riboflavin (vitamin B2)

Pharmacologic classification: water-soluble vitamin
Therapeutic classification: vitamin B complex vitamin
Pregnancy risk category A (C if more than the RDA)

Available forms
Available without a prescription
Tablets: 50 mg, 100 mg

Indications and dosages
 Riboflavin deficiency or adjunct to thiamine treatment for polyneuritis or cheilosis secondary to pellagra. Adults and adolescents age 12 and older: 5 to 30 mg P.O. daily, depending on severity.
Children younger than age 12: 3 to 10 mg P.O. daily, depending on severity.
 Microcytic anemia related to splenomegaly and glutathione reductase deficiency. Adults: 10 mg P.O. daily for 10 days.
 Dietary supplementation. Adults: 1 to 4 mg P.O. daily. For maintenance, increase nutritional intake and supplement with vitamin B complex.

Metabolic action: Riboflavin, a coenzyme, functions in the forms of flavin adenine dinucleotide (FAD) and flavin mononucleotide (FMN) and plays a vital metabolic role in numerous tissue respiration systems. FAD and FMN act as hydrogen-carrier molecules for several flavoproteins involved in intermediary metabolism. Riboflavin is also directly involved in maintaining erythrocyte integrity.
 Riboflavin deficiency causes a clinical syndrome with the following symptoms: cheilosis, angular stomatitis, glossitis, keratitis, scrotal skin changes, ocular changes, and seborrheic dermatitis. In severe deficiency, normochromic, normocytic anemia and neuropathy may occur. Clinical signs may become evident after 3 to 8 months of inadequate riboflavin intake. Administration of riboflavin reverses signs of deficiency. Riboflavin deficiency rarely occurs alone and is commonly related to deficiency of other B vitamins and protein.

Absorption: Although riboflavin is absorbed readily from the GI tract, extent of absorption is limited. Absorption occurs at a specialized segment of the mucosa; drug absorption is limited by duration of drug’s contact with this area. Before being absorbed, riboflavin-5-phosphate is rapidly dephosphorylated in the GI lumen. GI absorption increases when drug is administered with food and decreases when hepatitis, cirrhosis, biliary obstruction, or probenecid administration is present.
Distribution: FAD and FMN are distributed widely to body tissues. Free riboflavin is present in the retina. Riboflavin is stored in limited amounts in the liver, spleen, kidneys, and heart, mainly in the form of FAD. FAD and FMN are about 60% protein-bound in blood. Drug crosses the placental barrier, and breast milk contains about 400 ng/ml.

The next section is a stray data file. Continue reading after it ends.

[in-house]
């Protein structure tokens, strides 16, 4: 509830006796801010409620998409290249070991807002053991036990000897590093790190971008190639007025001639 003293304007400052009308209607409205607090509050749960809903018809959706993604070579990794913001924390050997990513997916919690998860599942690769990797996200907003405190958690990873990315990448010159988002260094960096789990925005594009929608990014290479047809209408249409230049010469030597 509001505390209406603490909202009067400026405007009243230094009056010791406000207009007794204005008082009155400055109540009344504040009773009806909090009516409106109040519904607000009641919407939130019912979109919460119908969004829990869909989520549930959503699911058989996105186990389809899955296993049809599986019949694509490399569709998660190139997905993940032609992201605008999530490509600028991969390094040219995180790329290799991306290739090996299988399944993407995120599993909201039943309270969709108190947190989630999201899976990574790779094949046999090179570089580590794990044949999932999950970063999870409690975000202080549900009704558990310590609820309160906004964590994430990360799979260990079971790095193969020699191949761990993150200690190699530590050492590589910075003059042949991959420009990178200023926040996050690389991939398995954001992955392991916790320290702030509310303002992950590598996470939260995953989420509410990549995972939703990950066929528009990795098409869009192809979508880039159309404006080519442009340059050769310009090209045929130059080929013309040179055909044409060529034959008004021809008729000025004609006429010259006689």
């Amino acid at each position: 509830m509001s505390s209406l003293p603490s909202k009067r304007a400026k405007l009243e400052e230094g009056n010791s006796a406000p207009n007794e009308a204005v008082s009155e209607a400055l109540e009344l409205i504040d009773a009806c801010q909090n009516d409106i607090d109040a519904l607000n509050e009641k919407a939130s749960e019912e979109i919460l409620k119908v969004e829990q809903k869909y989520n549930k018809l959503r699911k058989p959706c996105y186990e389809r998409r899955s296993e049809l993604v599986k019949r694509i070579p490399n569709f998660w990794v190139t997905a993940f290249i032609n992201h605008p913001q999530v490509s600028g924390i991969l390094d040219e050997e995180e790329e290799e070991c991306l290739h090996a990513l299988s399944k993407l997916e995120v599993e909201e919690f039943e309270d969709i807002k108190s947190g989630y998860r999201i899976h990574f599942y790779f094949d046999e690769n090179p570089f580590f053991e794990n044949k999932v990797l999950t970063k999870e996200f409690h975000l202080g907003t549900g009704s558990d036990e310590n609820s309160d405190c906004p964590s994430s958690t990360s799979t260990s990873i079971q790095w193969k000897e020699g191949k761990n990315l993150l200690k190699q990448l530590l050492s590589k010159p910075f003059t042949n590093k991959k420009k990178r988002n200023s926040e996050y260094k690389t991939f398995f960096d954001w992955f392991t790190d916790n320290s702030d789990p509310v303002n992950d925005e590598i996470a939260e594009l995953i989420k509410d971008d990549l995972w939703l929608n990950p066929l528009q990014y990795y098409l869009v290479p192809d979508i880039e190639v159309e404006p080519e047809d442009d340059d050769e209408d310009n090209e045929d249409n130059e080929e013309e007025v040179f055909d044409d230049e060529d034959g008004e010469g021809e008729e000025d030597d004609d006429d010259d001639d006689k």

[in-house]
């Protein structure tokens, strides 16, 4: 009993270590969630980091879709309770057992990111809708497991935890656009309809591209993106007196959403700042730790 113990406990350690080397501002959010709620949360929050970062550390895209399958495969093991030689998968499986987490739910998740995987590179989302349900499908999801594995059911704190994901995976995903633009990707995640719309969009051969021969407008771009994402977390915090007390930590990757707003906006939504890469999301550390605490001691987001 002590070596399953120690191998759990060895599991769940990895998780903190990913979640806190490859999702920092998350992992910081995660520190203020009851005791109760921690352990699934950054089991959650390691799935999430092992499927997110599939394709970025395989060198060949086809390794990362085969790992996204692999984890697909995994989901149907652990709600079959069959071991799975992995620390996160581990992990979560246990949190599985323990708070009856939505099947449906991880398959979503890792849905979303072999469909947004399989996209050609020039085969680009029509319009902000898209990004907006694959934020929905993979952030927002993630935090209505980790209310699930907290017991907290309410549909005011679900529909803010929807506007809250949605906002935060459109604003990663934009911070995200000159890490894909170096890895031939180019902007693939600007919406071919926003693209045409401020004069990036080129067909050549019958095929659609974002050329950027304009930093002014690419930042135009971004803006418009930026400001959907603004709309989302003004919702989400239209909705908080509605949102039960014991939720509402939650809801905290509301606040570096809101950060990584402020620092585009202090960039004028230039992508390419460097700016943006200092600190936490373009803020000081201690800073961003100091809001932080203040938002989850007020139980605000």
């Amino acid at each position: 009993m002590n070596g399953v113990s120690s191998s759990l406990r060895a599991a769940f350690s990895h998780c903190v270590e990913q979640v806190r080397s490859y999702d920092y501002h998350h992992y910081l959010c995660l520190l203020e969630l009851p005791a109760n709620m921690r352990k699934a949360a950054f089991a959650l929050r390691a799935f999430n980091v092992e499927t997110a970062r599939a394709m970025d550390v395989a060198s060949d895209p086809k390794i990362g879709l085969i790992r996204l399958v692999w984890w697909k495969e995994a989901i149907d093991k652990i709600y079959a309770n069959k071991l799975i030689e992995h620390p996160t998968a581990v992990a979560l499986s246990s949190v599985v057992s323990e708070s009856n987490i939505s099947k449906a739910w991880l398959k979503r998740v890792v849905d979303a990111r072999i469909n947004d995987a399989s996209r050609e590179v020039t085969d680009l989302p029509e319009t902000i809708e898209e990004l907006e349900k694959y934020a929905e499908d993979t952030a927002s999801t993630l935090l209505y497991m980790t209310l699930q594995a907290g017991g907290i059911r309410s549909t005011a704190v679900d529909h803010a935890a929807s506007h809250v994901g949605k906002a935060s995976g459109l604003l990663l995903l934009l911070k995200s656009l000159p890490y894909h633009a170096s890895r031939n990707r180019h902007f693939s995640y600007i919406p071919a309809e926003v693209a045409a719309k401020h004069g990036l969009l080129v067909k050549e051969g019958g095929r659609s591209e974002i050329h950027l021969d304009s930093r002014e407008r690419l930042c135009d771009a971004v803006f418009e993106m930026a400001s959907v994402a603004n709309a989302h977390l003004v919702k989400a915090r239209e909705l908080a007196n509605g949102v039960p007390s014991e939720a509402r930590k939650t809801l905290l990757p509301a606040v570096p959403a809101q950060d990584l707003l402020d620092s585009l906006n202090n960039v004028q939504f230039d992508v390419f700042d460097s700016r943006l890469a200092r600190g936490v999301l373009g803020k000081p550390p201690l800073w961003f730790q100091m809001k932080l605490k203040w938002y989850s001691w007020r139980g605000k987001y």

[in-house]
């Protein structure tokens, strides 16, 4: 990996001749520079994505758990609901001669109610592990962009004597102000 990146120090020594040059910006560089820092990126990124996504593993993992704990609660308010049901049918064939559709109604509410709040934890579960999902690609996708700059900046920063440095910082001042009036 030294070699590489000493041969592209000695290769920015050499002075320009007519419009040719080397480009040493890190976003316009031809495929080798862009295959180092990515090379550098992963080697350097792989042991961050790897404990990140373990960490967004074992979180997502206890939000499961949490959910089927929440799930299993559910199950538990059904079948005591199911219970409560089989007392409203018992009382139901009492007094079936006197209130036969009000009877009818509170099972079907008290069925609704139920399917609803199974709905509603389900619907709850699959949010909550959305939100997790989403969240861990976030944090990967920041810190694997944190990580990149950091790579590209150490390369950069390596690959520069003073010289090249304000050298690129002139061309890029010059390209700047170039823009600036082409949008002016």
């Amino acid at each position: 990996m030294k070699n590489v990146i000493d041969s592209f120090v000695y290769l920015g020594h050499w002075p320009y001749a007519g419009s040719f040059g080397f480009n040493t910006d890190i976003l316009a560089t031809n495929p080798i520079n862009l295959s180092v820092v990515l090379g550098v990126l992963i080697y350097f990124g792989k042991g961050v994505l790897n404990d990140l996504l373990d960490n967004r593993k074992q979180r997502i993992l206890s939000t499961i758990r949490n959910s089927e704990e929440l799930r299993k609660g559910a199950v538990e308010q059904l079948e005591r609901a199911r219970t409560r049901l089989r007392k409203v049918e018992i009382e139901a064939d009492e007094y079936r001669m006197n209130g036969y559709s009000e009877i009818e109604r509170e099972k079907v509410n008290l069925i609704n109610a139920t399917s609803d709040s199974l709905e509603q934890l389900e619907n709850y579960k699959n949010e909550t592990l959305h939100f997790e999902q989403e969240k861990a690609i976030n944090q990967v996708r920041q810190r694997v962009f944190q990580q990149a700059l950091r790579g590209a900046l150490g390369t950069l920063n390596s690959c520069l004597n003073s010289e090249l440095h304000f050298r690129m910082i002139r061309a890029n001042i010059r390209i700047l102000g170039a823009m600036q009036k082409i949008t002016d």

Metabolism: Metabolized in the liver.
Excretion: After a single oral dose, biologic half-life is about 66 to 84 minutes in healthy people. Drug is metabolized to FMN in erythrocytes, GI mucosal cells, and the liver; FMN is converted to FAD in the liver. About 9% of drug is excreted unchanged in urine after normal ingestion. Excretion involves renal tubular secretion and glomerular filtration. Amount renally excreted unchanged is directly proportional to the dose. Drug removal by hemodialysis is slower than by natural renal excretion.

Route Onset Peak Duration
P.O. Unknown Unknown Unknown

Contraindications and precautions
No known contraindications.

Drug-drug. Hormonal contraceptives: Decreases riboflavin levels. Riboflavin dosage may need to be increased.
Propantheline bromide: Delays absorption rate of riboflavin but increases total amount absorbed. Monitor patient closely.
Drug-lifestyle. Alcohol use: Impairs intestinal absorption of riboflavin. Discourage alcohol use.

Adverse reactions
GU: bright yellow urine with high doses.

Effects on lab test results
None reported.

Overdose and treatment
No information available.

Special considerations
• RDA of riboflavin is 0.4 to 1.8 mg daily in children, 1.2 to 1.7 mg daily in adults, and 1.6 to 1.8 mg daily in pregnant and breast-feeding women.
• Obtain patient’s dietary history because other vitamin deficiencies may coexist.
• Give oral riboflavin with food to increase absorption.
• Riboflavin therapy alters urinalysis based on spectrophotometry or color reactions. Riboflavin produces fluorescent substances in urine and plasma, which can falsely elevate fluorometric determinations of catecholamines and urobilinogen.
Breast-feeding patients
• Drug crosses the placental barrier; during pregnancy and lactation, riboflavin requirements are increased. Increased food intake during this time usually provides adequate amounts. The National Research Council recommends intake of 1.8 mg daily during first 6 months of breast-feeding.

Patient education
• Teach patient about rich dietary sources of riboflavin, such as whole grain cereals and green vegetables. Liver, kidney, heart, eggs, and dairy products are also dietary sources but may not be appropriate, based on patient’s serum cholesterol and triglyceride levels.
• Advise patient to store riboflavin in a tight, light-resistant container.

Reactions may be common, uncommon, life-threatening, or COMMON AND LIFE THREATENING.
◆ Canada only
◇ Unlabeled clinical use